The lack of experienced and trained directors is the key reason for a few directors available in the talent pool holding multiple memberships. When most independent directors are selected from the social circle of the CEO or Chairperson, there are very few who would not toe the line stated by the CEO. With the multiple holdings, a conflict in one board may impact the relationship in another board. Hence, instead of independence, diplomacy and self-interest prevails.
2) Strategy review by the board
According to the best practices given in the Trinity report, “the board’s primary responsibilities include : (a) reaching agreement on a strategy and risk appetite with management, (b) choosing a CEO capable of executing the strategy, (c) ensuring a high-quality leadership team is in place, (d) obtaining reasonable assurance of compliance with regulatory, legal, and ethical rules and guidelines and that appropriate and necessary risk control processes are in place, (e) ensuring all stakeholder interests are appropriately represented and considered, and (f) providing advice and support to management based on experience, expertise, and relationships.”
On the other hand, the Companies Bill mentions the board’s power as: “ (a) to make calls on shareholders in respect of money unpaid on their shares; (b) to authorise buy-back of securities under section 68; (c) to issue securities, including debentures, whether in or outside India; (d) to borrow monies; (e) to invest the funds of the company; (f) to grant loans or give guarantee or provide security in respect of loans; (g) to approve financial statement and the Board’s report; (h) to diversify the business of the company; (i) to approve amalgamation, merger or reconstruction; (j) to take over a company or acquire a controlling or substantial stake in another company; (k) any other matter which may be prescribed“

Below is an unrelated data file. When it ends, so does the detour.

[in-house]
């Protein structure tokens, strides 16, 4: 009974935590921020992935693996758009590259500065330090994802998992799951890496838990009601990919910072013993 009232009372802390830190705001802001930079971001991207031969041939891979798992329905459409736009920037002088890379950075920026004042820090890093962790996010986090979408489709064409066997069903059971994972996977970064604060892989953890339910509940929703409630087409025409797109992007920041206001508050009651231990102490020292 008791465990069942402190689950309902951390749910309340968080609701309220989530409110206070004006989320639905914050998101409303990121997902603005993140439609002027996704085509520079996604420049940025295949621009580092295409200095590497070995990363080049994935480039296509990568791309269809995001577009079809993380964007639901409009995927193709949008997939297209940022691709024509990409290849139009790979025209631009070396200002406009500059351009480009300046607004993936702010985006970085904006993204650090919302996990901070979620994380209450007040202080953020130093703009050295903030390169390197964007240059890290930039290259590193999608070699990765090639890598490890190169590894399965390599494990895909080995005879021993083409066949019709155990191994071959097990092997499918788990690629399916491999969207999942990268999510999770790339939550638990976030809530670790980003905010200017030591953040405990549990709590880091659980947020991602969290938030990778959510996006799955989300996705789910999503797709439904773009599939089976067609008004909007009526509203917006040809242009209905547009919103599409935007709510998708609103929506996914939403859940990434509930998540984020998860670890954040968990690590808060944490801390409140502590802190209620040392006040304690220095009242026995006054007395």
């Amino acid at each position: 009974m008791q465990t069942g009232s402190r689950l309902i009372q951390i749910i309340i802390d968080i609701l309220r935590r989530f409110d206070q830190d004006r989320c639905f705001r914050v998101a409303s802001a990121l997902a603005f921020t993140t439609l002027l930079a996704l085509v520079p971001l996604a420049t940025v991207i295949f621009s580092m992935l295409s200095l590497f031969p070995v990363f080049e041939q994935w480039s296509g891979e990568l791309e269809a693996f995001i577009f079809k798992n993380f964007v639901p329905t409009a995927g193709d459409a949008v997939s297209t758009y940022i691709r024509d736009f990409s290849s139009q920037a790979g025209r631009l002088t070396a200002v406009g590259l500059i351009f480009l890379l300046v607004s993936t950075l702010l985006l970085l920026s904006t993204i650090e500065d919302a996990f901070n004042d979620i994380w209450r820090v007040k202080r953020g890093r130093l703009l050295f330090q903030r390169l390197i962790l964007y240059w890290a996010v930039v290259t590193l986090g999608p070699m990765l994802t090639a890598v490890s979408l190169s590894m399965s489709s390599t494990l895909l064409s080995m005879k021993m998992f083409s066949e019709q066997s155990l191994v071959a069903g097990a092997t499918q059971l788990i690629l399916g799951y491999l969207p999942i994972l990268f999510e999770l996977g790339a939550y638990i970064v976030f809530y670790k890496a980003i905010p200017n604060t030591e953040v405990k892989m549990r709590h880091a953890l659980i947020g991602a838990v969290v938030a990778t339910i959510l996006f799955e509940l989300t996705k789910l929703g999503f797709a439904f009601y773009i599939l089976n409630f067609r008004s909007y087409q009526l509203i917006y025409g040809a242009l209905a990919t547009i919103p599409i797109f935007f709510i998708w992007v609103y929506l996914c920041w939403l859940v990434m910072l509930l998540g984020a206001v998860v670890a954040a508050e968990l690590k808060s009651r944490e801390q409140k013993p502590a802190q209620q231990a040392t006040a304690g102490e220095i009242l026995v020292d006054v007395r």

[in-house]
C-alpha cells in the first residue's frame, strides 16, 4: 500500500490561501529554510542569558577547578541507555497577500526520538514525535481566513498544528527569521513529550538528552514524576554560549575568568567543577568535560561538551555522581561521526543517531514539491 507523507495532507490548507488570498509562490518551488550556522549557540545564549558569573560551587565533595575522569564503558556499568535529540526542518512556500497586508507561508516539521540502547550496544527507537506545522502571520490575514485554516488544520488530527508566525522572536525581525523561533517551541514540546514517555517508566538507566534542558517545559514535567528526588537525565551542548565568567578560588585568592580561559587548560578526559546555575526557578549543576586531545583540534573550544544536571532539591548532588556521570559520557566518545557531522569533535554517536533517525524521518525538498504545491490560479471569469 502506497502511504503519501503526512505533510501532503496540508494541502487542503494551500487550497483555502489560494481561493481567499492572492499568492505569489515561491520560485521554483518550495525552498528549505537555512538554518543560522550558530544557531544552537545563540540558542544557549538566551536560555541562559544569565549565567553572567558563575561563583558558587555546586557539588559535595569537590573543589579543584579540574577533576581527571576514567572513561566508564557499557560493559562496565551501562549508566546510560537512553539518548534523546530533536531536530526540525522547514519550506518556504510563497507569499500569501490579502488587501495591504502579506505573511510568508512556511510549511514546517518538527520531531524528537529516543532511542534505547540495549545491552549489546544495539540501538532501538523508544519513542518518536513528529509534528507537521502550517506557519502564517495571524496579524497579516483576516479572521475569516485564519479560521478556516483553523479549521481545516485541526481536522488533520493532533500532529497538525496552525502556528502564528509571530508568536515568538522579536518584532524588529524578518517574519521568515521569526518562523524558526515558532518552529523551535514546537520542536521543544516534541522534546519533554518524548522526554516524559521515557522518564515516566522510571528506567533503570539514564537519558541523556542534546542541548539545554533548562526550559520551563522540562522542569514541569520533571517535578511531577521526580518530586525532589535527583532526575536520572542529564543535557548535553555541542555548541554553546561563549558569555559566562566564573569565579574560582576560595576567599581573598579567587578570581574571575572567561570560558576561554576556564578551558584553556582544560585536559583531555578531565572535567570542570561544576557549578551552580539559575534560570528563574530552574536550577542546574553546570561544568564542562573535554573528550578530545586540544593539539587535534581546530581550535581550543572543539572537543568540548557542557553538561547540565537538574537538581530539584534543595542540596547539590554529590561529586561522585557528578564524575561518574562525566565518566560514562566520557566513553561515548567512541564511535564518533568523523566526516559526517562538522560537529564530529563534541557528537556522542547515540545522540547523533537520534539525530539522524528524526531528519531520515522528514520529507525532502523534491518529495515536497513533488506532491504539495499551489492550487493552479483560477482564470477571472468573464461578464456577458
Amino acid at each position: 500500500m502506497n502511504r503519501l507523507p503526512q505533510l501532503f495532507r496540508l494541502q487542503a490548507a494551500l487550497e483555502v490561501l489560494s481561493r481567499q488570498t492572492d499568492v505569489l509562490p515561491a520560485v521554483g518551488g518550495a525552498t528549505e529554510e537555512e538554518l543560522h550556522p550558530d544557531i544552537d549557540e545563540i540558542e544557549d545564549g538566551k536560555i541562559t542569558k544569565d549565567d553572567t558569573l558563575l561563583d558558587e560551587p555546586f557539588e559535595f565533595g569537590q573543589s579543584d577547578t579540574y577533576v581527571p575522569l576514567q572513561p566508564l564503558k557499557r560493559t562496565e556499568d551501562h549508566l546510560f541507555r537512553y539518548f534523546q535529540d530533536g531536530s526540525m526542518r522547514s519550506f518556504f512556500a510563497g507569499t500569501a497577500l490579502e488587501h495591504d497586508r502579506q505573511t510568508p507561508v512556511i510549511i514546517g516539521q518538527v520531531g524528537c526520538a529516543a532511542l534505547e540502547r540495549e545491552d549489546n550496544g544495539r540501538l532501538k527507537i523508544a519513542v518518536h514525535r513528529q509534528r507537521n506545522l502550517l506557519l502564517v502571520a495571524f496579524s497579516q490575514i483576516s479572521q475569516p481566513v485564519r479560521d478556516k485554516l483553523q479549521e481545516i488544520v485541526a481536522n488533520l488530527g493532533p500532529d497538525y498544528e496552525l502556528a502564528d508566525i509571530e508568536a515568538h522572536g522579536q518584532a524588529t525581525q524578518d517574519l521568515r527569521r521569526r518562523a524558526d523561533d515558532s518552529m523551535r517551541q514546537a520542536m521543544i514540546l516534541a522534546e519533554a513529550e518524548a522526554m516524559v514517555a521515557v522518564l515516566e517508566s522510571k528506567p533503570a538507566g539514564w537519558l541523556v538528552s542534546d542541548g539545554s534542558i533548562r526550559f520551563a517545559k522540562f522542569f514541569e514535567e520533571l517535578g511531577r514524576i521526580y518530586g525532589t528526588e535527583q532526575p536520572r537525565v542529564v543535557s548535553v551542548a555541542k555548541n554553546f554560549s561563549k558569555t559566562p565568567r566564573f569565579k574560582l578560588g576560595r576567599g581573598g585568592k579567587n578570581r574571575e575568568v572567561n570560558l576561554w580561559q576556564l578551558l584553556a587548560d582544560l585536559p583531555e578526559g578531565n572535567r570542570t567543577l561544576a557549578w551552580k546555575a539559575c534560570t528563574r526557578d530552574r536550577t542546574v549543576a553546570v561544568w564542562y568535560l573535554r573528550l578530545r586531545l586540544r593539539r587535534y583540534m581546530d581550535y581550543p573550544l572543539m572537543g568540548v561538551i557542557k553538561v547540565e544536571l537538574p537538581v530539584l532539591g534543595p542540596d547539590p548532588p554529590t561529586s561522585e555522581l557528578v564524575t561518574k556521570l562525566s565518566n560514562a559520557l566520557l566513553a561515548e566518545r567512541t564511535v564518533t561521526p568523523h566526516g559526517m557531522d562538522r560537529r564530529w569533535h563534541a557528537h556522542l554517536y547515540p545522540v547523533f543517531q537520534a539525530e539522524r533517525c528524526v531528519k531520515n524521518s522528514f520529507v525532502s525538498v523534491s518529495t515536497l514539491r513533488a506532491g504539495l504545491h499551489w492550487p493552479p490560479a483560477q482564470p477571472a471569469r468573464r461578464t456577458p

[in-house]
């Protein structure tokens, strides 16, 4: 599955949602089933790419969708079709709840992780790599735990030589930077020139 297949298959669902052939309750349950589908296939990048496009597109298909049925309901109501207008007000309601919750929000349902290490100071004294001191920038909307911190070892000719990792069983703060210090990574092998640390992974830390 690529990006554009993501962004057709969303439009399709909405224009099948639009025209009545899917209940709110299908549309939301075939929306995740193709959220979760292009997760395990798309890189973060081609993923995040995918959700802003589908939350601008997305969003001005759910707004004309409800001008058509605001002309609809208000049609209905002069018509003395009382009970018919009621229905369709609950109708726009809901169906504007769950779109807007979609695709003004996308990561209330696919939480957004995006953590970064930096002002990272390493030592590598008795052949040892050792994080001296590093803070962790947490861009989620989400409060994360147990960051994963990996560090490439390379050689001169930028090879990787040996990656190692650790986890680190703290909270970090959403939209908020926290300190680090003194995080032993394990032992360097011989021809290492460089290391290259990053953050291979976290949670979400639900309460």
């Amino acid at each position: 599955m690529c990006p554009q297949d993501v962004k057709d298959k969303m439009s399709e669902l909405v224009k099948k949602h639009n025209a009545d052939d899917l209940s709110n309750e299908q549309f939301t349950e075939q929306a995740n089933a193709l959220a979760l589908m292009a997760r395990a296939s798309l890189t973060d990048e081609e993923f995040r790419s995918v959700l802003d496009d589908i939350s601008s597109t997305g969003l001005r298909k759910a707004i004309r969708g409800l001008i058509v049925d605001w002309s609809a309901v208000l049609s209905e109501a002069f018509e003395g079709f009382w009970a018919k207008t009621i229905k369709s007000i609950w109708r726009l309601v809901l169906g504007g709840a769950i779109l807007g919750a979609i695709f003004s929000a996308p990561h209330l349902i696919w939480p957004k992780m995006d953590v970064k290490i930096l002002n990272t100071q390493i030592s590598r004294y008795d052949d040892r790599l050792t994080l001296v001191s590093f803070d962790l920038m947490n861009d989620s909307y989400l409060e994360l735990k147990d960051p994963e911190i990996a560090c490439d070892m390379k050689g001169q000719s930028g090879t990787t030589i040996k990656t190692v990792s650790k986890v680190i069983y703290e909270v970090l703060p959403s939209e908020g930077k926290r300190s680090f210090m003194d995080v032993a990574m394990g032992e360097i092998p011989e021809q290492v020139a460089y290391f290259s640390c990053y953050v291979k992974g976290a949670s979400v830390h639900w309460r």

The theoretical legal powers given are quite different from the actual working of an effective board. On an average in India in 2010, board members met 6.5 times during the year. The minimum number of meetings were four, that is a statutory requirement and maximum were 19 board meetings by a company. The boards met on an average three times during the year for strategic and business review.
Considering the number of meetings conducted by the board, with the legal responsibilities and practical requirements, it is not feasible for the boards to do a constructive strategic review of the business or provide regulatory oversight. Too big a mandate has been given, while the time spent on it is relatively small. It is not surprising that most boards are acting as rubber stamps to the senior management plans. It is a case of imbalance between power, responsibility and time commitment.
3. Focus on risks
After the Satyam scandal and financial crises, the board focus on risk management has increased. The boards ideally need to determine the risk appetite, review internal audit reports and external auditors reports, understand various strategic, financial and operational risks, and maintain compliance oversight. In India, the Company Bill mandates an audit committee for listed companies, with majority being financially literate independent directors.
In 2010, in India, 69% of the board members respondents stated that boards are considering risks as top priority. However, 31% mentioned that boards are not involved in systematically addressing corporate risk management.
My view is that the focus on Indian boards is more on risk of misreporting financial statements rather than others. Risk management field as such is still in young stage in India, and board members are ill-geared or untrained on the various aspects.